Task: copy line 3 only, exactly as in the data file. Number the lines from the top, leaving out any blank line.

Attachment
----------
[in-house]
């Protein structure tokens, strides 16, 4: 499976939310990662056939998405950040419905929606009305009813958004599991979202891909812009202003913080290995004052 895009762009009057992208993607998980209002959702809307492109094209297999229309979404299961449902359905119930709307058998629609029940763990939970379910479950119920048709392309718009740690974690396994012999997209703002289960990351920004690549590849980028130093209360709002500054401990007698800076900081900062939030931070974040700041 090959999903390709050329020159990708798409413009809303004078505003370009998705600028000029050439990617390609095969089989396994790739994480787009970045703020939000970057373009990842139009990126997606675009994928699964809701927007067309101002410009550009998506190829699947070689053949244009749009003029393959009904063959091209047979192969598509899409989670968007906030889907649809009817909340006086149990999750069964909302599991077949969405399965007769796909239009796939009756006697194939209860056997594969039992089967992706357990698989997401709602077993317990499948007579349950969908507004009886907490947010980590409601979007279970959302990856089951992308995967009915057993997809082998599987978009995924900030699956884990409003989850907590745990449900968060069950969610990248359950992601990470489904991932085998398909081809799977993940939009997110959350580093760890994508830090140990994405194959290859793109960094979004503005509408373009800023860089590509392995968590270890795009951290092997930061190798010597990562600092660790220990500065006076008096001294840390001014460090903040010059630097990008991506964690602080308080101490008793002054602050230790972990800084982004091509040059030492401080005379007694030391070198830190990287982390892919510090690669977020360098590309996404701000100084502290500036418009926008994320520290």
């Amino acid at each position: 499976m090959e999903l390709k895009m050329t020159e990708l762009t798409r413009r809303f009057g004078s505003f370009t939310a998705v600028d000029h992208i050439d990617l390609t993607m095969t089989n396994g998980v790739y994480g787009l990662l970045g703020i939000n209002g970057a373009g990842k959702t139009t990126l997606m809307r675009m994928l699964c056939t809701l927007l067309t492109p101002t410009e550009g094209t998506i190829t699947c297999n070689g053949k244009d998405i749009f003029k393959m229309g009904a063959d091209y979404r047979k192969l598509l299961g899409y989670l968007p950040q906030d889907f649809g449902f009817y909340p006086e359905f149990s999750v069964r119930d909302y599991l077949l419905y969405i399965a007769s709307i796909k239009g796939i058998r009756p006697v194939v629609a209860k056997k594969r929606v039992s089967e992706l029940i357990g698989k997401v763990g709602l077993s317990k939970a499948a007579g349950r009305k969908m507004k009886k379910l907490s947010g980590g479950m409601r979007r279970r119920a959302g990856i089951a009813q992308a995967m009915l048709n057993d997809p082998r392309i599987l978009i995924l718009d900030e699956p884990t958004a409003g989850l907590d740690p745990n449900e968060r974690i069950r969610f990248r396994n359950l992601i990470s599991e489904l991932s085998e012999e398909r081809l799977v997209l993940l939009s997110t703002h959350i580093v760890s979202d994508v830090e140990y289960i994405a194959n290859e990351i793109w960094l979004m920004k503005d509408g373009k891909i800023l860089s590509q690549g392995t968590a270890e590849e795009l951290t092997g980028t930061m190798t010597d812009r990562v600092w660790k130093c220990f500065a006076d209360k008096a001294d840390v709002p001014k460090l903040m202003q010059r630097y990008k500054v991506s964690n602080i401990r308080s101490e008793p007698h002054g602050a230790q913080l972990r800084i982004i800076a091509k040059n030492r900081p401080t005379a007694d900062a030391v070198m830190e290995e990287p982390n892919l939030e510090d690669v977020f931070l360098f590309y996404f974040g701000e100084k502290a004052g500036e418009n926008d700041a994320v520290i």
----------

């Amino acid at each position: 499976m090959e999903l390709k895009m050329t020159e990708l762009t798409r413009r809303f009057g004078s505003f370009t939310a998705v600028d000029h992208i050439d990617l390609t993607m095969t089989n396994g998980v790739y994480g787009l990662l970045g703020i939000n209002g970057a373009g990842k959702t139009t990126l997606m809307r675009m994928l699964c056939t809701l927007l067309t492109p101002t410009e550009g094209t998506i190829t699947c297999n070689g053949k244009d998405i749009f003029k393959m229309g009904a063959d091209y979404r047979k192969l598509l299961g899409y989670l968007p950040q906030d889907f649809g449902f009817y909340p006086e359905f149990s999750v069964r119930d909302y599991l077949l419905y969405i399965a007769s709307i796909k239009g796939i058998r009756p006697v194939v629609a209860k056997k594969r929606v039992s089967e992706l029940i357990g698989k997401v763990g709602l077993s317990k939970a499948a007579g349950r009305k969908m507004k009886k379910l907490s947010g980590g479950m409601r979007r279970r119920a959302g990856i089951a009813q992308a995967m009915l048709n057993d997809p082998r392309i599987l978009i995924l718009d900030e699956p884990t958004a409003g989850l907590d740690p745990n449900e968060r974690i069950r969610f990248r396994n359950l992601i990470s599991e489904l991932s085998e012999e398909r081809l799977v997209l993940l939009s997110t703002h959350i580093v760890s979202d994508v830090e140990y289960i994405a194959n290859e990351i793109w960094l979004m920004k503005d509408g373009k891909i800023l860089s590509q690549g392995t968590a270890e590849e795009l951290t092997g980028t930061m190798t010597d812009r990562v600092w660790k130093c220990f500065a006076d209360k008096a001294d840390v709002p001014k460090l903040m202003q010059r630097y990008k500054v991506s964690n602080i401990r308080s101490e008793p007698h002054g602050a230790q913080l972990r800084i982004i800076a091509k040059n030492r900081p401080t005379a007694d900062a030391v070198m830190e290995e990287p982390n892919l939030e510090d690669v977020f931070l360098f590309y996404f974040g701000e100084k502290a004052g500036e418009n926008d700041a994320v520290i």